A NEW DAY

He is risen, he is risen!

Tell it out with joyful voice:

he has burst his three days’ prison;

let the whole wide earth rejoice:

Death is conquered, we are free,

Christ has won the victory.

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Yesterday I was reminded of how grateful I am to be alive.  I have four beautiful, healthy children, a wonderful husband and an awesome extended family.

I got a second chance.  God gave me the disease of Bipolar Disorder/Depression so that I would live to tell my story and help others.  He gave me the gift of being able to write my story so that others may feel through my words what I went through and what others feel as they battle the depths of depression.  My battle is a gift.  Alleluia.

“We do not presume to  come to this thy Table , O MERCIFUL Lord, trusting in our own righteousness, but in they manifold and great mercies.  We are not worthy so much as to gather up the crumbs under thy Table.  But thou are the same Lord whose property is always to have MERCY.  Grant us therefore, GRACIOUS Lord, so to eat the flesh of thy dear son Jesus Christ, and to drink his blood, that we may evermore dwell in him, and he in us.  Amen.”  Book of Common Prayer, Holy Eucherist I.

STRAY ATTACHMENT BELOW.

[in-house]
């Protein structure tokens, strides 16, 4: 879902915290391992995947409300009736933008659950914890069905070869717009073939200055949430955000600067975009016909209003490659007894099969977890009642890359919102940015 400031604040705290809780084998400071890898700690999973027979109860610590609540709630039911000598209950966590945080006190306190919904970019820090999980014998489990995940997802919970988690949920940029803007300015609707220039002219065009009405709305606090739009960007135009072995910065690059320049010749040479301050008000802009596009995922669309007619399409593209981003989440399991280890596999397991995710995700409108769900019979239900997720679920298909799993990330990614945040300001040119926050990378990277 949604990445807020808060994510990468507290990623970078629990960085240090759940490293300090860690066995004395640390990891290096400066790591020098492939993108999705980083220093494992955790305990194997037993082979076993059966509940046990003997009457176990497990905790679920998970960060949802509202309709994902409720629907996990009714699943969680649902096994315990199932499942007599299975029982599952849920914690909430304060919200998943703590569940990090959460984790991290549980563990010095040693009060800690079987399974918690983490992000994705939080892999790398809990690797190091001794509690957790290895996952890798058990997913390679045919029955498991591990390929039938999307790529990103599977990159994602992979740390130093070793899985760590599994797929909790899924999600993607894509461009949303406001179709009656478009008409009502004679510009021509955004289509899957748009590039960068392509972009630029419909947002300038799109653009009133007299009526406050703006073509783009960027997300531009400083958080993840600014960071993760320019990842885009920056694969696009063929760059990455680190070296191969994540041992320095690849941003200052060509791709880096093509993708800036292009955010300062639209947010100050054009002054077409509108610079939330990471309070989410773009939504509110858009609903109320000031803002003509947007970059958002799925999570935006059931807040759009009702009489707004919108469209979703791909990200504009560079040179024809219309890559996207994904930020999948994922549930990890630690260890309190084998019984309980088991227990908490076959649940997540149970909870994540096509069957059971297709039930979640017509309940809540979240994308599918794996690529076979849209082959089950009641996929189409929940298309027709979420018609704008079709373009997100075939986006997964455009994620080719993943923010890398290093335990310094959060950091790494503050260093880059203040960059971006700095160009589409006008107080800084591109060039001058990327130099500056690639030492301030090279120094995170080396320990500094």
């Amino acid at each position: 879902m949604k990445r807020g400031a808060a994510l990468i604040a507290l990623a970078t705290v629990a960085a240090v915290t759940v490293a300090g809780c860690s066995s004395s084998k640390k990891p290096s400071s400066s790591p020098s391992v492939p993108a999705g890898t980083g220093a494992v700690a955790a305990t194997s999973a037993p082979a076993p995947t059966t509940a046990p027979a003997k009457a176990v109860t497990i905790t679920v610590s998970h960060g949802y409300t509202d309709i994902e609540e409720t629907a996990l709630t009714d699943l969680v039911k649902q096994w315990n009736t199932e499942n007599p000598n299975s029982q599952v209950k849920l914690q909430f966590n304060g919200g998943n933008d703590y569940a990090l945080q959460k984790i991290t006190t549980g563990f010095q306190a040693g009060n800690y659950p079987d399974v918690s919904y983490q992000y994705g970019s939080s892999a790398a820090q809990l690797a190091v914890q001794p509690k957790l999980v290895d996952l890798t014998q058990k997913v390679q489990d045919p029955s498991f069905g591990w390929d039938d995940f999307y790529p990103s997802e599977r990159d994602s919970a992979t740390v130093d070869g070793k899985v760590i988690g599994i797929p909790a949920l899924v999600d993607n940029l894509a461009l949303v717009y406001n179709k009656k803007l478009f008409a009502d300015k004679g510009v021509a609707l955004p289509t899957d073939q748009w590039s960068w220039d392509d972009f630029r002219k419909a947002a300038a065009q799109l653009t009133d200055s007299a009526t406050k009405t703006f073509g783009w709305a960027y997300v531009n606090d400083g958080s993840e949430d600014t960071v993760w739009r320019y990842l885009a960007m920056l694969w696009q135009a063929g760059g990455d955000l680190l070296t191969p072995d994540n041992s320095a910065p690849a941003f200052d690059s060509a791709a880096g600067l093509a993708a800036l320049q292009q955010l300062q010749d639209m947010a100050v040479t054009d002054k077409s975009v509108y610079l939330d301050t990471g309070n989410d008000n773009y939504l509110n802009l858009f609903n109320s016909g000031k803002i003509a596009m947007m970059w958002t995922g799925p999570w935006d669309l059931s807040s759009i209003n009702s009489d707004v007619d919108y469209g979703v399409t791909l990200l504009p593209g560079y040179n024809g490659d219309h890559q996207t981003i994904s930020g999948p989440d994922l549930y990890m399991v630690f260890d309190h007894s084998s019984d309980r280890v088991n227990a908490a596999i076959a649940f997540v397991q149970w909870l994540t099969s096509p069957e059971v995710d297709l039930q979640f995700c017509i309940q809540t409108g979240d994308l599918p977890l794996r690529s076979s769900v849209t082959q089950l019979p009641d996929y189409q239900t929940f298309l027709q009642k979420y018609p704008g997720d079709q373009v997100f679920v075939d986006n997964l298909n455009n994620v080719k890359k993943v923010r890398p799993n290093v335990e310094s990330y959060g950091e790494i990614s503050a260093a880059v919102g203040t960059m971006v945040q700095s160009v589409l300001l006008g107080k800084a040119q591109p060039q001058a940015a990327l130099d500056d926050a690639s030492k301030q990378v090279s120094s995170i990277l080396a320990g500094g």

This is my favorite prayer as we prepare for Communion.  It always gives me peace.  When do you feel closest to God?  Taking Communion and saying this prayer is when I feel His presence the most.  It reminds me that, in spite of my flaws, God loves me.  He loves me enough to give me a  second chance at life and share myself openly so that I may help others.

For so long I thought my disease was punishment.  That was my depressed brain talking.  That little man was doing everything in his power to break my spirit.  Many people would say that Satan was getting a foothold in the door.  He succeeded for a while.  However, as I lay in the hospital with nothing else to do but think about what I had done to myself and my family, I realized that I could wallow in my misery or take back my life.  It has been a hard road.  Some days can be a roller coaster for me.  I have to push myself to get up out of bed, get dressed and face the day head on.  I have to remind myself that some days that is all I can do and that is ok.  Tomorrow is another day and I can fight a little harder.

As a good friend of mine is suffering right now, I find myself wanting to shake them and tell them to snap out of it.  I know what they need to do to take the steps to get to a healthier place.  When I am down, I sometimes wish someone would give me just a little nudge.  They can offer to take a short walk with me.  I know this person knows the tools to help them be a little healthier.  I want to point that out without being insensitive to their sorrow.  It is hard.  I spend a lot of time worrying and praying for them.  I can tell them I love them but their depressed brain is telling them that I don’t really care.  They think I don’t understand what they are going through.  They think that I am the only one who can gets depressed.  I’m not.